DRUG workers in Glasgow travelled to Dublin to find out about Irish plans for supervised injecting rooms.

A team from Turning Point Scotland (TPS) visited the city last month following moves by the Irish Government to introduce laws which would allow medically supervised injecting centres to be set up.

It means addicts injecting heroin and other illegal substances would do so in a safe medical environment where the risk to themselves and the public is significantly reduced.

Following the trip, the Glasgow-based charity is now urging Scots to start debating the pros and cons of supervised injecting, which is illegal in Scotland.

Alan Howard, business development manager, at TPS, who was on the Dublin visit, said it could happen in Scotland's future.

He said: “We’re looking at the question: is this something that actually would be of interest in people in communities, councils and Government in Scotland?

“We’re realistic, you’re never going to convince everybody but there is a really strong evidence base.

“That’s what’s pushing us to look at it and prompt the debate.

“We’ve seen how it’s worked in other places. There’s definitely the potential for it to work in the Scottish context.”

The team said Dublin had similarities with Glasgow because injecting in public places was common in both.

As the Evening Times has reported, concerns have been raised over people using drugs openly in Glasgow.

In May last year residents in Calton said they were finding several used syringes every day.

It came after we told how 43 syringes were found in a public toilet block near to the Barrowlands in just 11 days.

Wendy Spencer, director of operations at TPS, said the team recognised the problem in Glasgow and wanted to look at ways to tackle it.

The Ana Liffey Drug Project, based in Dublin, hosted the trip, which was also attended by Welsh drugs workers.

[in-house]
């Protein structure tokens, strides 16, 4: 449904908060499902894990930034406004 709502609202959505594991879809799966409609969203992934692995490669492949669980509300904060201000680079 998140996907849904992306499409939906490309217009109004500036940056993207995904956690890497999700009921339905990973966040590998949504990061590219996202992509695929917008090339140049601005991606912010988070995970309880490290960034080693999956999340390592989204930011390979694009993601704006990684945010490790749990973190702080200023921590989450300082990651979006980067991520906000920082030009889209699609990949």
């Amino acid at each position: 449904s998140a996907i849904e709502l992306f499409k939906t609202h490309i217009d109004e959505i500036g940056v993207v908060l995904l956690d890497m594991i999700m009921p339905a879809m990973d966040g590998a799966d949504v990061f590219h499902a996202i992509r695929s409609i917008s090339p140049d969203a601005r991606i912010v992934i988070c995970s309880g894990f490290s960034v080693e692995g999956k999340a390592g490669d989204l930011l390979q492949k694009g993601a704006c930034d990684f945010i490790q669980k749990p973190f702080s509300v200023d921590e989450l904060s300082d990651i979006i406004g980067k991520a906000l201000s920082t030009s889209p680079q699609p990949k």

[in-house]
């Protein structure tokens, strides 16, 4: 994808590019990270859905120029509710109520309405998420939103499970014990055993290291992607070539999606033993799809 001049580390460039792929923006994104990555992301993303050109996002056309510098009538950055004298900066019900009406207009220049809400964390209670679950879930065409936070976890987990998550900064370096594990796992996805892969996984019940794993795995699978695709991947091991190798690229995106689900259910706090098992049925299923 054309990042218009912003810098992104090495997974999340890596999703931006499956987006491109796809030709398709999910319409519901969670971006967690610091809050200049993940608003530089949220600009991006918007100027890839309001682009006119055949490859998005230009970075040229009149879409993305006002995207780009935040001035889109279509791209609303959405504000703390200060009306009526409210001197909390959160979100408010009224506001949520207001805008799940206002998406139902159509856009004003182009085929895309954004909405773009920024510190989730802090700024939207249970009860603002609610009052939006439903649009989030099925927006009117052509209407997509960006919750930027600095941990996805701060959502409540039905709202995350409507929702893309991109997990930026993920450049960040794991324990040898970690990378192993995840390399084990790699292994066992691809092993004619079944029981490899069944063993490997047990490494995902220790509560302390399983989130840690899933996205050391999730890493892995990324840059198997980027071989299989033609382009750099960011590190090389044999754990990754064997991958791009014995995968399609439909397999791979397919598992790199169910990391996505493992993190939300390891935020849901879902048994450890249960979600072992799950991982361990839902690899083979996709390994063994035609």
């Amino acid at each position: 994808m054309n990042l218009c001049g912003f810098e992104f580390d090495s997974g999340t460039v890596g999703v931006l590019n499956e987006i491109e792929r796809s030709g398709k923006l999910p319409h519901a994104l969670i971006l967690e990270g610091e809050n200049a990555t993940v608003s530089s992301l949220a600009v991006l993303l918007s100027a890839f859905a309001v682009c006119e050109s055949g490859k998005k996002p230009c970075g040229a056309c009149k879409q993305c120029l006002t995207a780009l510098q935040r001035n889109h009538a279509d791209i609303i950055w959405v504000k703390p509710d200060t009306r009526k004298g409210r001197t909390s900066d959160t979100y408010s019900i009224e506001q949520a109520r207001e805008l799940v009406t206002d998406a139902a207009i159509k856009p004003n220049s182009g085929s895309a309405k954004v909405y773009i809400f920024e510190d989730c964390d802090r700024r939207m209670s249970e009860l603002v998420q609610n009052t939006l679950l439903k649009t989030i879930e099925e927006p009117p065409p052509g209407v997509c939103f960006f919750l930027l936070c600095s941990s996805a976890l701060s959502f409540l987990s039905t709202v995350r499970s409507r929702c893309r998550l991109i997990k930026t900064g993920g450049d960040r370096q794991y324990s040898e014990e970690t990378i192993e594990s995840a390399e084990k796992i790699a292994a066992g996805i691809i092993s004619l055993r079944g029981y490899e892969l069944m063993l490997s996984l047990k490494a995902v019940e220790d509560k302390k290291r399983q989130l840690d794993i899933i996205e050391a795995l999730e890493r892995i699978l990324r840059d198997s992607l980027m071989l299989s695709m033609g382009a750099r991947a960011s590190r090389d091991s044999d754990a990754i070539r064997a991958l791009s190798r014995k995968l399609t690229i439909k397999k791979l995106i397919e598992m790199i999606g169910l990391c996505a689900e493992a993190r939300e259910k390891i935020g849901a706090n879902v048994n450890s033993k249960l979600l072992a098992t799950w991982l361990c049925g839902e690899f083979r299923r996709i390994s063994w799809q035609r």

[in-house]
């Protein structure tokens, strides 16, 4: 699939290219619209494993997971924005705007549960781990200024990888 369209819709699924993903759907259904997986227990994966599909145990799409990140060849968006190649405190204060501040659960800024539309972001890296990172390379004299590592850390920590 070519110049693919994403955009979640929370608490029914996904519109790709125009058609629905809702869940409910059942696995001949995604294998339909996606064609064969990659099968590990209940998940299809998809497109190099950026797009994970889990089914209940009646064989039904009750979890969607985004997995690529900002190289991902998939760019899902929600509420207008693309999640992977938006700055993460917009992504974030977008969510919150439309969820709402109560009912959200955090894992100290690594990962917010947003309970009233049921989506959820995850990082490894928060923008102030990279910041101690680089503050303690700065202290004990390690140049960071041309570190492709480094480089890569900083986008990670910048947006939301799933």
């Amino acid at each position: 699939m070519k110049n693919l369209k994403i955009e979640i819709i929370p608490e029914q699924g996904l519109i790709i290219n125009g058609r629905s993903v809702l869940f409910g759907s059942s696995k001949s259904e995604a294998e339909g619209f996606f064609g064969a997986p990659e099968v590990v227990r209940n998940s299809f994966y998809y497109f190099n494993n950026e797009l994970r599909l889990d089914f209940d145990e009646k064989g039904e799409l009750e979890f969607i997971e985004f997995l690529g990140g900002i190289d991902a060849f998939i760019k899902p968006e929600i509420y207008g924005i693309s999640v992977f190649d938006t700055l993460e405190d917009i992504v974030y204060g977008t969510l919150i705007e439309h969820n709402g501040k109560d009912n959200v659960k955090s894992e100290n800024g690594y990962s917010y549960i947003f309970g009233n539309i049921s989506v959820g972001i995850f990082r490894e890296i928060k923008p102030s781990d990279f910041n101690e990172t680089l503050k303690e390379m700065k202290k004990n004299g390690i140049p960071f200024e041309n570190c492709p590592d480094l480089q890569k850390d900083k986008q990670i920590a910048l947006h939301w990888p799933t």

Ms Spencer said: “We’re always interested in looking at different approaches to deal with what is a significant problem - public injecting in Glasgow.

“The overwhelming evidence is supervised injecting centres save lives, they benefit public health and the wider community and act as a bridge to detox and further treatment.

“So the evidence is overwhelming that they work.

“We felt that we wanted to go and visit our close neighbours to see how they went about it.

“We spent the afternoon touring the streets to get a sense of the problem. There were a lot of similarities between Dublin and Glasgow.”

There are about 92 injection centres across 61 cities across the world.

Evidence shows the projects save lives because the risk of contracting illnesses such as HIV or Botulism is reduced.

It can also act as a bridge to treatment, as well as benefitting communities who have concerns about public injecting and discarded paraphernalia.

Ms Spencer said: "It saves lives because people aren’t injecting in filthy conditions in secret. The risk to overdose is drastically reduced."

A Scottish Government spokeswoman said: “The Scottish Government has no plans to introduce drug consumption rooms.

"Aside from the ethical issues raised by such proposals, there are clear legal issues that cannot be resolved easily.

"However, as with all aspects of drugs policy, we continue to stay informed of international developments on the effectiveness and impact of approaches to tackling drug use.”